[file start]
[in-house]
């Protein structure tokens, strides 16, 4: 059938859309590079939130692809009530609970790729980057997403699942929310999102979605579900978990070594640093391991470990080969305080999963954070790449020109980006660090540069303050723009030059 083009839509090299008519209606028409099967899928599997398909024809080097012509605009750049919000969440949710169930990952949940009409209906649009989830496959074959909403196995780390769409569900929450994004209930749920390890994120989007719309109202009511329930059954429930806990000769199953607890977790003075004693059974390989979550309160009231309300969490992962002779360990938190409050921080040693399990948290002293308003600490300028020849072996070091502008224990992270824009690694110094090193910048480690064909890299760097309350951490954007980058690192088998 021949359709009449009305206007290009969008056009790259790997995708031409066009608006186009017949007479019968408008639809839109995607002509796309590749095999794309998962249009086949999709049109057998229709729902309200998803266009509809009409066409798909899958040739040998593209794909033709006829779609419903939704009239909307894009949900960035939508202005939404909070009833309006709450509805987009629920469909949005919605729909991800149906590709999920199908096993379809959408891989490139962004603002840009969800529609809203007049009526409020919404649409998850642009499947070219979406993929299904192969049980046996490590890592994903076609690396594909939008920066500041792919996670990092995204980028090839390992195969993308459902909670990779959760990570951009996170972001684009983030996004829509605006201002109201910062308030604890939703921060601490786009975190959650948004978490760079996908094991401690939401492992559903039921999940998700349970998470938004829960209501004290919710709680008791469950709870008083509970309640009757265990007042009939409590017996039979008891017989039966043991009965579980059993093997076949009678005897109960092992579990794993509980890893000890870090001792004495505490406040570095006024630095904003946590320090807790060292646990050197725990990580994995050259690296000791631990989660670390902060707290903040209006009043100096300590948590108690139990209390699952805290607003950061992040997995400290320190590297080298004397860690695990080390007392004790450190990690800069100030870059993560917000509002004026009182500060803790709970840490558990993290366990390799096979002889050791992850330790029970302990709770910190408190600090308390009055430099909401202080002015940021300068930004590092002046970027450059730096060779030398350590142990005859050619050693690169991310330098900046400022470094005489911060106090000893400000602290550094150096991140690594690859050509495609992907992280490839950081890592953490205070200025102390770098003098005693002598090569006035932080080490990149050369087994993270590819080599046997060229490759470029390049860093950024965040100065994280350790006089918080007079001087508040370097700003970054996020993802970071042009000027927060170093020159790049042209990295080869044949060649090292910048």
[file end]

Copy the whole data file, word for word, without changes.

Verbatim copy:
[in-house]
């Protein structure tokens, strides 16, 4: 059938859309590079939130692809009530609970790729980057997403699942929310999102979605579900978990070594640093391991470990080969305080999963954070790449020109980006660090540069303050723009030059 083009839509090299008519209606028409099967899928599997398909024809080097012509605009750049919000969440949710169930990952949940009409209906649009989830496959074959909403196995780390769409569900929450994004209930749920390890994120989007719309109202009511329930059954429930806990000769199953607890977790003075004693059974390989979550309160009231309300969490992962002779360990938190409050921080040693399990948290002293308003600490300028020849072996070091502008224990992270824009690694110094090193910048480690064909890299760097309350951490954007980058690192088998 021949359709009449009305206007290009969008056009790259790997995708031409066009608006186009017949007479019968408008639809839109995607002509796309590749095999794309998962249009086949999709049109057998229709729902309200998803266009509809009409066409798909899958040739040998593209794909033709006829779609419903939704009239909307894009949900960035939508202005939404909070009833309006709450509805987009629920469909949005919605729909991800149906590709999920199908096993379809959408891989490139962004603002840009969800529609809203007049009526409020919404649409998850642009499947070219979406993929299904192969049980046996490590890592994903076609690396594909939008920066500041792919996670990092995204980028090839390992195969993308459902909670990779959760990570951009996170972001684009983030996004829509605006201002109201910062308030604890939703921060601490786009975190959650948004978490760079996908094991401690939401492992559903039921999940998700349970998470938004829960209501004290919710709680008791469950709870008083509970309640009757265990007042009939409590017996039979008891017989039966043991009965579980059993093997076949009678005897109960092992579990794993509980890893000890870090001792004495505490406040570095006024630095904003946590320090807790060292646990050197725990990580994995050259690296000791631990989660670390902060707290903040209006009043100096300590948590108690139990209390699952805290607003950061992040997995400290320190590297080298004397860690695990080390007392004790450190990690800069100030870059993560917000509002004026009182500060803790709970840490558990993290366990390799096979002889050791992850330790029970302990709770910190408190600090308390009055430099909401202080002015940021300068930004590092002046970027450059730096060779030398350590142990005859050619050693690169991310330098900046400022470094005489911060106090000893400000602290550094150096991140690594690859050509495609992907992280490839950081890592953490205070200025102390770098003098005693002598090569006035932080080490990149050369087994993270590819080599046997060229490759470029390049860093950024965040100065994280350790006089918080007079001087508040370097700003970054996020993802970071042009000027927060170093020159790049042209990295080869044949060649090292910048």